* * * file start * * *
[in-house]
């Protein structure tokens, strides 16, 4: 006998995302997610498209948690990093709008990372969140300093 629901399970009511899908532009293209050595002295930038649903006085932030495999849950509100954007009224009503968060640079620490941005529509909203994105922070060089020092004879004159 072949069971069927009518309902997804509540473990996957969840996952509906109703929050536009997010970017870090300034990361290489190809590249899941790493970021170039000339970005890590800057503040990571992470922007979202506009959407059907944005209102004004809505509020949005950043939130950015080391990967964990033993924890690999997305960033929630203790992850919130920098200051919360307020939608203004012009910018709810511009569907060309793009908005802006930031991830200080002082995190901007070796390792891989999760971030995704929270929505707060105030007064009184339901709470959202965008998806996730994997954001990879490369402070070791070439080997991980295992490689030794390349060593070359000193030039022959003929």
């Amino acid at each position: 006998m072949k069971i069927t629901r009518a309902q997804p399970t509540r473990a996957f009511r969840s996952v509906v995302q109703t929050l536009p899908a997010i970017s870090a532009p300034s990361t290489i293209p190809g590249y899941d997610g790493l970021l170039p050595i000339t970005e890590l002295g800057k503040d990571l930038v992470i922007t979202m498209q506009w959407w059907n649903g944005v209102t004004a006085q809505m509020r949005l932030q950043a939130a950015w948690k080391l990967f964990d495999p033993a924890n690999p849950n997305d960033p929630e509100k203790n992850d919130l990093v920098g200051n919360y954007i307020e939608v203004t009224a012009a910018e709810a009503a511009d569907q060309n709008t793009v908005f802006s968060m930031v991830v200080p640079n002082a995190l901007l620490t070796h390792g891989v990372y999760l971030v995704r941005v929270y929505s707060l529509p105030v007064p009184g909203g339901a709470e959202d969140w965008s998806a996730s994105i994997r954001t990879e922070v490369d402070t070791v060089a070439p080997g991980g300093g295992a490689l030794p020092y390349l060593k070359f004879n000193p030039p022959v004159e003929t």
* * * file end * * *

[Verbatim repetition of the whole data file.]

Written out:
[in-house]
């Protein structure tokens, strides 16, 4: 006998995302997610498209948690990093709008990372969140300093 629901399970009511899908532009293209050595002295930038649903006085932030495999849950509100954007009224009503968060640079620490941005529509909203994105922070060089020092004879004159 072949069971069927009518309902997804509540473990996957969840996952509906109703929050536009997010970017870090300034990361290489190809590249899941790493970021170039000339970005890590800057503040990571992470922007979202506009959407059907944005209102004004809505509020949005950043939130950015080391990967964990033993924890690999997305960033929630203790992850919130920098200051919360307020939608203004012009910018709810511009569907060309793009908005802006930031991830200080002082995190901007070796390792891989999760971030995704929270929505707060105030007064009184339901709470959202965008998806996730994997954001990879490369402070070791070439080997991980295992490689030794390349060593070359000193030039022959003929």
């Amino acid at each position: 006998m072949k069971i069927t629901r009518a309902q997804p399970t509540r473990a996957f009511r969840s996952v509906v995302q109703t929050l536009p899908a997010i970017s870090a532009p300034s990361t290489i293209p190809g590249y899941d997610g790493l970021l170039p050595i000339t970005e890590l002295g800057k503040d990571l930038v992470i922007t979202m498209q506009w959407w059907n649903g944005v209102t004004a006085q809505m509020r949005l932030q950043a939130a950015w948690k080391l990967f964990d495999p033993a924890n690999p849950n997305d960033p929630e509100k203790n992850d919130l990093v920098g200051n919360y954007i307020e939608v203004t009224a012009a910018e709810a009503a511009d569907q060309n709008t793009v908005f802006s968060m930031v991830v200080p640079n002082a995190l901007l620490t070796h390792g891989v990372y999760l971030v995704r941005v929270y929505s707060l529509p105030v007064p009184g909203g339901a709470e959202d969140w965008s998806a996730s994105i994997r954001t990879e922070v490369d402070t070791v060089a070439p080997g991980g300093g295992a490689l030794p020092y390349l060593k070359f004879n000193p030039p022959v004159e003929t």